As an avid fan of classic rock, I was amazed to find that it took me two decades of life to realize how incredible Bryan Adams is as a live performer. My taste in music is peculiar because I often prefer to listen to live albums and unofficial concert releases over studio albums. Adams is one who has made it easy for fans like me, with around half a dozen live releases in his catalog. Live at Wembley was my first introduction to Adams' live presence, and what a show!
Recorded July 27, 1996, at the legendary Wembley Football Stadium in London, England, this was one of the last concert albums to come out of this historic venue before it was torn down to make way for the new stadium. The album, formally titled "Wembley 1996 Live," is two discs, two hours, and spans Adams' 16-year discography. Wembley was sold out on this night, and if you're curious, Melissa Etheridge opened the show. Her set wasn't released, but she does make an appearance during the concert (I won't tell you where).
The show opens with the pounding kick drum of Mickey Curry, and my favorite thing about this album makes itself immediately evident. The crowd is represented in stark, beautiful quality. As Dave Taylor joins in on bass, closely followed by Keith Scott on lead guitar, and Bryan himself on vocals and rhythm guitar, you can hear the roar of 70000 voices carrying the band through. Track 1, "The Only Thing That Looks Good on Me is You," which became a crowd favorite in future years, is still new to this London audience, but they display energy here that doesn't flag for the rest of the night. The band follows up the 1-2 punch of new music with "Do to You," another upbeat track from their latest album.
Then, they play "Kids Wanna Rock," which really sets the tone for the night. This is where the superb keyboard playing of Tommy Mandel comes in, blurring through flashy rock and roll piano slides that will make your head spin. This song also marks the first of many times you hear the Wembley crowd in their full vocal glory, and trust me, you cannot miss it.
The band takes a minute-long break while Bryan says hello and banters with the crowd. He mentions that this show is being broadcasted to 25 countries around the world, and I definitely believe him given how many unofficial radio broadcasts of this concert are on the internet. From that point onward, the band takes the audience through a whirlwind of hits, deep cuts, and covers that last two hours. I have to highlight the percussion work of Danny Cummings on "Run to You" as a concert highlight for me, as well as the superb crowd in every song.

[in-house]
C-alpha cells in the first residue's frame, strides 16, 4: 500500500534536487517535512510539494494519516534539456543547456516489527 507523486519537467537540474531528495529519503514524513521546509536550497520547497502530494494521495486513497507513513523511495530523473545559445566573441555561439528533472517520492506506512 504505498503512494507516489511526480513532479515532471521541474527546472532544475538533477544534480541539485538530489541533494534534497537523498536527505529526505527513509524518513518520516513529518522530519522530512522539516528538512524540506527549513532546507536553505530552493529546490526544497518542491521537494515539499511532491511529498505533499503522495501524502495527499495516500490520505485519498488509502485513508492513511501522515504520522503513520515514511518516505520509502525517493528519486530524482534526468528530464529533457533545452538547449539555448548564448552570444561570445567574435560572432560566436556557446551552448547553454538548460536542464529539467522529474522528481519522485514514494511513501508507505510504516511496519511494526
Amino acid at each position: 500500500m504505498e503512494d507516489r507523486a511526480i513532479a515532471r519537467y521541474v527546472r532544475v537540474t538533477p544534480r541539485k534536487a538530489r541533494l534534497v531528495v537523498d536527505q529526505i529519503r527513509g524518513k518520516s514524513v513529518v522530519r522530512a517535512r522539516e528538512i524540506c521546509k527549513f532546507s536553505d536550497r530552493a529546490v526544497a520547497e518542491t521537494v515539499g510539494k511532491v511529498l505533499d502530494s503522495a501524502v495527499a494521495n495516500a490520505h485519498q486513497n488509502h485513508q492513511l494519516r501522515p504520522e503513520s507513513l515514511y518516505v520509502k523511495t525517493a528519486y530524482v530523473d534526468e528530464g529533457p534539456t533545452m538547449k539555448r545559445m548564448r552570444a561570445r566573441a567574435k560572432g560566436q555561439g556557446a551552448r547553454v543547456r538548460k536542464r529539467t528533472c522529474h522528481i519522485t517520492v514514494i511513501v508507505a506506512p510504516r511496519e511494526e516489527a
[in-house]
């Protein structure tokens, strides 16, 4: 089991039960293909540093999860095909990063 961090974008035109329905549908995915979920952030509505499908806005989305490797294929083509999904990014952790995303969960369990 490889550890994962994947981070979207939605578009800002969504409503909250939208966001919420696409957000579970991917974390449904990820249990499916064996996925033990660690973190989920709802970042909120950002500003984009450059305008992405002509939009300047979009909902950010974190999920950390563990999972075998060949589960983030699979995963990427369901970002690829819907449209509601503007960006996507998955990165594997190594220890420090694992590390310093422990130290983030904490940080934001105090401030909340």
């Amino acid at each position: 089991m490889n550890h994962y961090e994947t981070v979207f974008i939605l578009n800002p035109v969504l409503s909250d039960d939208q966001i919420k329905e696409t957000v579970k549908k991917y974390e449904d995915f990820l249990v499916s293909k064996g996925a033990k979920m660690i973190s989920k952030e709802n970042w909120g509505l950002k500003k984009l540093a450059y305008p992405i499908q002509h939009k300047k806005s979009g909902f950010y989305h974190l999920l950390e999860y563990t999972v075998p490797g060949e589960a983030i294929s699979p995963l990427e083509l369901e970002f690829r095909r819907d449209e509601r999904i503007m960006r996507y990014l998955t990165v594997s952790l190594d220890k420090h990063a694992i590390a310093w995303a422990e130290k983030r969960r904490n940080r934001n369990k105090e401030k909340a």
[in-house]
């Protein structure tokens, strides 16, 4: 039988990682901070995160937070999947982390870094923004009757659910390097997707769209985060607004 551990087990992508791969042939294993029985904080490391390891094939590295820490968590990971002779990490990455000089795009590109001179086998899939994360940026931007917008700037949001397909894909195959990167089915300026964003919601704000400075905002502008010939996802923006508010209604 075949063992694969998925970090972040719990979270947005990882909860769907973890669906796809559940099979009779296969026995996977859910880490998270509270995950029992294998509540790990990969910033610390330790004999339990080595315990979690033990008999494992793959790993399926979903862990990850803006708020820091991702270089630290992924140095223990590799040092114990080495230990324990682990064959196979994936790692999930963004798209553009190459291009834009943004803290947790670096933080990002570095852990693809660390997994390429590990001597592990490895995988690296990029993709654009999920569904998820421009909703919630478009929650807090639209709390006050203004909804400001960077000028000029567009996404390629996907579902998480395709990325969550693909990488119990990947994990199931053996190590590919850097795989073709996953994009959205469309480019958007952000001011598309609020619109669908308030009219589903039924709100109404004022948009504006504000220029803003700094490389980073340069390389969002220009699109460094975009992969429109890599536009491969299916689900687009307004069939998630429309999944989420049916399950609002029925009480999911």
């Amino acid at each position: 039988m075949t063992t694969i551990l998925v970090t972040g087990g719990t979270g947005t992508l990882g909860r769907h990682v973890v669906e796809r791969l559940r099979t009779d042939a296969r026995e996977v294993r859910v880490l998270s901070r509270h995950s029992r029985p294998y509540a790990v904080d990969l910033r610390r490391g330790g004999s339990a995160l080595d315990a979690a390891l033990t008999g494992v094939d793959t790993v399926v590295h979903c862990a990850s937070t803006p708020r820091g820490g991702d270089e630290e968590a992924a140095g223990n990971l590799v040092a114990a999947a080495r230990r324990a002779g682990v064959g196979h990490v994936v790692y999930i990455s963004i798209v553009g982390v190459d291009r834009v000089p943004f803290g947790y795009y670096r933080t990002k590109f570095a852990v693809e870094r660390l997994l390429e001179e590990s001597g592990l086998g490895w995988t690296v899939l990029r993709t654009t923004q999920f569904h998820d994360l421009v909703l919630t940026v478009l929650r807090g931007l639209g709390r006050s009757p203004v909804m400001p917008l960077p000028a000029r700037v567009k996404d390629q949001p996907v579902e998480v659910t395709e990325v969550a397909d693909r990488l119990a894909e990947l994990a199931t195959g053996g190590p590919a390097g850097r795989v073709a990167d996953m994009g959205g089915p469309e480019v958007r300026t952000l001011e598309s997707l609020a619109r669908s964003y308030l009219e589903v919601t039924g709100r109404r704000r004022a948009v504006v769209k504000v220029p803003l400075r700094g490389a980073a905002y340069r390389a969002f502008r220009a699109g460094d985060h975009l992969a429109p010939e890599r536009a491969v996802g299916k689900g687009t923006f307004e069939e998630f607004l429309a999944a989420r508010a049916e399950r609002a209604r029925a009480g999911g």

As I see it, there are only two drawbacks for this album, but the largest has to do with the tracklisting. I've had the opportunity to listen to some radio broadcasts from this show after the live album came out. The producers of the album cut out a legendary section of banter present on the radio broadcasts. This is a real disappointment for me because even though the album audio sounds like a remaster of a tape from the radio broadcast, the sound is a bit cleaner in the released version, and I would have loved to hear the banter in higher quality. The other problem is that the sound is still a little bit muddy. You can hear most of the instruments clearly, especially if you pay attention, but each one isn't crystal clear. My theory for this is that the producers had a master recording of the radio broadcast and used that as their source for release instead of a multitrack soundboard recording. I'm quite okay with this, but I am a little concerned that the sound quality might dissuade new listeners.
With all that said, this performance cannot be beat. I am grateful to Bryan and the team for releasing this gig, even if it was 20 years later. What a treat, and well worth the wait. I'd give the album a 9.5 out of 10 and would love to hear your thoughts. Pick it up on any streaming service, or buy a copy of the audio CD or DVD to support the artist!
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